Finding “Zen” in Aphasia: The Benefits of Yoga as Described by Key Stakeholders

Lauren Bislick, Aimee Dietz, E. Susan Duncan, Pilar Garza, Rachel Gleason, Dana Harley, Greg Kersey, Terri Kersey, Chitrali R. Mamlekar, Michael J. McCarthy, Vicki Noe, Deanna Rushlow, J. Chase Rushlow, Stephanie Van Allan

Research output: Contribution to journalArticlepeer-review

6 Scopus citations


Purpose: Recently, the literature has witnessed a surging interest regarding the use of mind–body approaches with people who have aphasia, generating a plethora of possible outcome measures. During this same time, a core outcome set for aphasia has been recommended. The purpose of this clinical focus article is to give our survivor, co-survivor, and clinician stakeholder coauthors a platform to share their personal narrative regarding their yoga journey, with the goal of identifying primary outcome domains central to capturing the impact of yoga on the recovery process for people with poststroke aphasia. Ultimately, we hope this clinical focus article helps clinicians understand how yoga might benefit their patients and draws attention to potential outcome measures, while also highlighting the important fact that traditional aphasia assessments do not capture the improvements stakeholders pinpoint as crucial to the essence of mind–body interventions. Method: This clinical focus article summarizes the case reports of Terri’s and Chase’s poststroke yoga journeys using the power of personal narrative and an adapted photovoice method. Additional stakeholders share in this storytelling process, using a variety of narrative tools. As this story is unveiled, several patient-identified outcome domains are highlighted as essential to document the impact of yoga on survivors. Results: Terri’s and Chase’s yoga journeys revealed the multifaceted impact of yoga on five domains: (a) feelings of wholeness and “zen,” (b) increased attentional capacity for language tasks, (c) increased verbal fluency, (d) decreased pain, and (e) relationship mutuality. Conclusion: Team Yoga realized that the practice of yoga —whether as a stand-alone practice or integrated into therapy sessions—fosters feelings of wholeness or “zen,” which likely correlates with decreased pain with a simultaneous increase in resilience and flexibility of coping strategies to manage the host of chronic poststroke challenges.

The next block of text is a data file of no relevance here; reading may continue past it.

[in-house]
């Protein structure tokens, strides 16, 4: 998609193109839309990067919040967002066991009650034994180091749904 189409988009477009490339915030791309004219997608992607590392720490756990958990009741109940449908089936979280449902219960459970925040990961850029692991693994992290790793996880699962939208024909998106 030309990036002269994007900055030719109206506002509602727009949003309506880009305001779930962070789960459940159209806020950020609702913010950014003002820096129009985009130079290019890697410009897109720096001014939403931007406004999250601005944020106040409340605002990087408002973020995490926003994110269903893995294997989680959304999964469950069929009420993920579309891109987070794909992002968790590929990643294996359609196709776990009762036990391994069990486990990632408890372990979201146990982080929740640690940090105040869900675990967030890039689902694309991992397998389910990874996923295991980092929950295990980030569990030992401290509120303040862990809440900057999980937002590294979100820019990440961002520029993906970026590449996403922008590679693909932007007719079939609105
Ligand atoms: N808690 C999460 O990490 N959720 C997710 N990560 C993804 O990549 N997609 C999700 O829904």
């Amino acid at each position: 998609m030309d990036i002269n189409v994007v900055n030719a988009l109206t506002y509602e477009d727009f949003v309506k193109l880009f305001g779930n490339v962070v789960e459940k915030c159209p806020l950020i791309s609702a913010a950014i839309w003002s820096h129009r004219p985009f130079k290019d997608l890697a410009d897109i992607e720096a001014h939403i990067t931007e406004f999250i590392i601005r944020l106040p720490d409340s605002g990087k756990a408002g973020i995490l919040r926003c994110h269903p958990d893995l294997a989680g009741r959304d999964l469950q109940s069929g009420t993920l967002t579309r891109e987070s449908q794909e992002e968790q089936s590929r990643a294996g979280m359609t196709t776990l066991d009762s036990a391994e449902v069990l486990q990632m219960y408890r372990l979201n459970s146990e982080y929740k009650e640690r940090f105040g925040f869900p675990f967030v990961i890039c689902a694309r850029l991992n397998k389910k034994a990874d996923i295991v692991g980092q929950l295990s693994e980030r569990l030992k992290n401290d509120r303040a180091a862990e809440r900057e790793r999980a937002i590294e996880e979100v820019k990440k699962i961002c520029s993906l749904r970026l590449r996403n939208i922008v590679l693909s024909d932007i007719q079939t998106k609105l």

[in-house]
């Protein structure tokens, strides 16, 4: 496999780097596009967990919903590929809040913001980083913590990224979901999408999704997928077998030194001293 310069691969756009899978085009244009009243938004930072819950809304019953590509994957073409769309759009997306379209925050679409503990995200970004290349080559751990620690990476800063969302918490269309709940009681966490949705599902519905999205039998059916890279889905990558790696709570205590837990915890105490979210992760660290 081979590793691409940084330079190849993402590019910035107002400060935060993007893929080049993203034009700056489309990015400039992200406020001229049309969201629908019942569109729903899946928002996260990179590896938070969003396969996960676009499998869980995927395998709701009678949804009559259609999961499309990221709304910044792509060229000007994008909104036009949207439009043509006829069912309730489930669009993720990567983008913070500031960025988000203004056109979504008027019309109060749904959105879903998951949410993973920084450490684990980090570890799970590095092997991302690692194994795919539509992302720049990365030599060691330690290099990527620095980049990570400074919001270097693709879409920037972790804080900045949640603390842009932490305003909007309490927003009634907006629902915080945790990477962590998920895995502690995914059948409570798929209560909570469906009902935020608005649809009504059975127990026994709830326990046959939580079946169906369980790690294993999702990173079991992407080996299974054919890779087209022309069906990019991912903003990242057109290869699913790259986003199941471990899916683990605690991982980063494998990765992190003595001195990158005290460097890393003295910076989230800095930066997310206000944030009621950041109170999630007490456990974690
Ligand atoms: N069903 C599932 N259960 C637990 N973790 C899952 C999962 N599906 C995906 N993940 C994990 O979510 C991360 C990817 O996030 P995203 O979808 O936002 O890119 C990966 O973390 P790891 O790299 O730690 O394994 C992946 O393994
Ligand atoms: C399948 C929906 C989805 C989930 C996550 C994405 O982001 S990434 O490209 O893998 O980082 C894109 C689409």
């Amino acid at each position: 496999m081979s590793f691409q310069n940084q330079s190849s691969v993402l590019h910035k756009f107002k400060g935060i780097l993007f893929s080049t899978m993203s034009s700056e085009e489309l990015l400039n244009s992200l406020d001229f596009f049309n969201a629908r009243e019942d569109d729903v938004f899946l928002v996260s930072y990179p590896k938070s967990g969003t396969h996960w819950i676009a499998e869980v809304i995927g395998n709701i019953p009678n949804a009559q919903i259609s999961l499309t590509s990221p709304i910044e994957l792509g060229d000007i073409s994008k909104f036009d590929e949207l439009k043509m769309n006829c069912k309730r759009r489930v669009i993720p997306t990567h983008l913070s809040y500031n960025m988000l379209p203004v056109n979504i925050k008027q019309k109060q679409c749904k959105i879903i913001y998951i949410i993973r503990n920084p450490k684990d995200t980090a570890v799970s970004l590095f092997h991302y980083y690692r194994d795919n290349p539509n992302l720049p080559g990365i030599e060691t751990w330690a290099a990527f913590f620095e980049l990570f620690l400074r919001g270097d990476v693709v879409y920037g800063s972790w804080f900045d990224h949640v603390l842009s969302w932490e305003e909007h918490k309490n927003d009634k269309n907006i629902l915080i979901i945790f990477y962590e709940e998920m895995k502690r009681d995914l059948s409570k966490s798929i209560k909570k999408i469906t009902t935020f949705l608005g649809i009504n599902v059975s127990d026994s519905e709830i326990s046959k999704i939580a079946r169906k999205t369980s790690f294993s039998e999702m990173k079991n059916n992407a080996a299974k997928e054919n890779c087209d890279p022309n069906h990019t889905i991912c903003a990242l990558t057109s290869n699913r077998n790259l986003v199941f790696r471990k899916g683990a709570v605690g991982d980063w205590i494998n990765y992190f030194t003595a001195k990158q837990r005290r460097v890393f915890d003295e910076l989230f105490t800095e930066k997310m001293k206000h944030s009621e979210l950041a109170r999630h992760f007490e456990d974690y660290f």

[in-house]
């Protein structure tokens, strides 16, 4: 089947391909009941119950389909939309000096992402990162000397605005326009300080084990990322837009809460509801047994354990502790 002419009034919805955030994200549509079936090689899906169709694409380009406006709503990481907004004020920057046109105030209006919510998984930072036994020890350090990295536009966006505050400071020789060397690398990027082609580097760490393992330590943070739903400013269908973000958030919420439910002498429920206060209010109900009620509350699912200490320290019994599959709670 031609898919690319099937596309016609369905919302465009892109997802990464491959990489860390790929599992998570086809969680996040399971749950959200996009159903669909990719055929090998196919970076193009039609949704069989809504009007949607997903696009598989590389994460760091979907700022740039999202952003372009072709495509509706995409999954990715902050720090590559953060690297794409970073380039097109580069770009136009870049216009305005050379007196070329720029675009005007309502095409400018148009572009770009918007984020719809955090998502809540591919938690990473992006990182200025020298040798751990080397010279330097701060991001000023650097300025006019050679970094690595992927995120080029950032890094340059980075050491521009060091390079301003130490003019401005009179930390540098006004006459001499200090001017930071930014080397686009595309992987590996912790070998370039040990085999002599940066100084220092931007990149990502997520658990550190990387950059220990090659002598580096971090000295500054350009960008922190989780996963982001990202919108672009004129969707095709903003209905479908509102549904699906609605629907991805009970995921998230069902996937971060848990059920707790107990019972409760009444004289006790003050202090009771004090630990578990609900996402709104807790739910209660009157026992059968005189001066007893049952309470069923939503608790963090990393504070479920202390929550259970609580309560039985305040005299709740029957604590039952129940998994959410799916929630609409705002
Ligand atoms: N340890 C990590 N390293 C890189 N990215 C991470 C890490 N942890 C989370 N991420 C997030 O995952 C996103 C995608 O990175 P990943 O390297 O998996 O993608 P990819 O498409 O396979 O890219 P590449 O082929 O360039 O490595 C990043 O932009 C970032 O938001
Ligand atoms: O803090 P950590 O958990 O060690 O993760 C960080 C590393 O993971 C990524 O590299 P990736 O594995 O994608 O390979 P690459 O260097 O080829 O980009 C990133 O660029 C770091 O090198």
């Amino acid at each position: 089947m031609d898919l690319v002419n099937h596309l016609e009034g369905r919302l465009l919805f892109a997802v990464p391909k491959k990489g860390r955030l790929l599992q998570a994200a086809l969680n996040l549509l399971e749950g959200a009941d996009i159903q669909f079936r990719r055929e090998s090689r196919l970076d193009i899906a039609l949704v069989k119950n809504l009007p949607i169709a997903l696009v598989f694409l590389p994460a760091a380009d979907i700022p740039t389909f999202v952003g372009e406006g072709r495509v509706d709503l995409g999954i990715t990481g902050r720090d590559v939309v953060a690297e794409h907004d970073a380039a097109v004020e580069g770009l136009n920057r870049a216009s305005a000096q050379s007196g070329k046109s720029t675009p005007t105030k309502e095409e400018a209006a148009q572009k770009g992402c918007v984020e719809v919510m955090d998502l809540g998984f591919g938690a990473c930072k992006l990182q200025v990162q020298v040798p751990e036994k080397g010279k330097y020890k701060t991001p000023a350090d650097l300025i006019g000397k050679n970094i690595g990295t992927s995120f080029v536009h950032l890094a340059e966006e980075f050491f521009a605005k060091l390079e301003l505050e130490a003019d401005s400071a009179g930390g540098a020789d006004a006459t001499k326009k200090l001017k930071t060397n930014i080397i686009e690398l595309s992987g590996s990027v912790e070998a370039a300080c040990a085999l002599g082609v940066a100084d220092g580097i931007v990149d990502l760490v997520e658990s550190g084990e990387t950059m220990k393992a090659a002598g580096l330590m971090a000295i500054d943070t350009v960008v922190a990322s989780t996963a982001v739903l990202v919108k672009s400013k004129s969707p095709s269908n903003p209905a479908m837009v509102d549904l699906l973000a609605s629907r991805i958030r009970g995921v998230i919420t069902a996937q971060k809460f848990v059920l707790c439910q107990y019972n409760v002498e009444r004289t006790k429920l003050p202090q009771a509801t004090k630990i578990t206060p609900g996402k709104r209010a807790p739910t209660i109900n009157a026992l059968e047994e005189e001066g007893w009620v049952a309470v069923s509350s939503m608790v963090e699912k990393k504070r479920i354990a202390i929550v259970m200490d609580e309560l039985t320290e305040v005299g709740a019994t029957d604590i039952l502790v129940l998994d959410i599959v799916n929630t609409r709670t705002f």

Original languageEnglish (US)
Pages (from-to)133-147
Number of pages15
JournalAmerican Journal of Speech-Language Pathology
Issue number1
StatePublished - Jan 2022

ASJC Scopus subject areas

  • Otorhinolaryngology
  • Developmental and Educational Psychology
  • Linguistics and Language
  • Speech and Hearing


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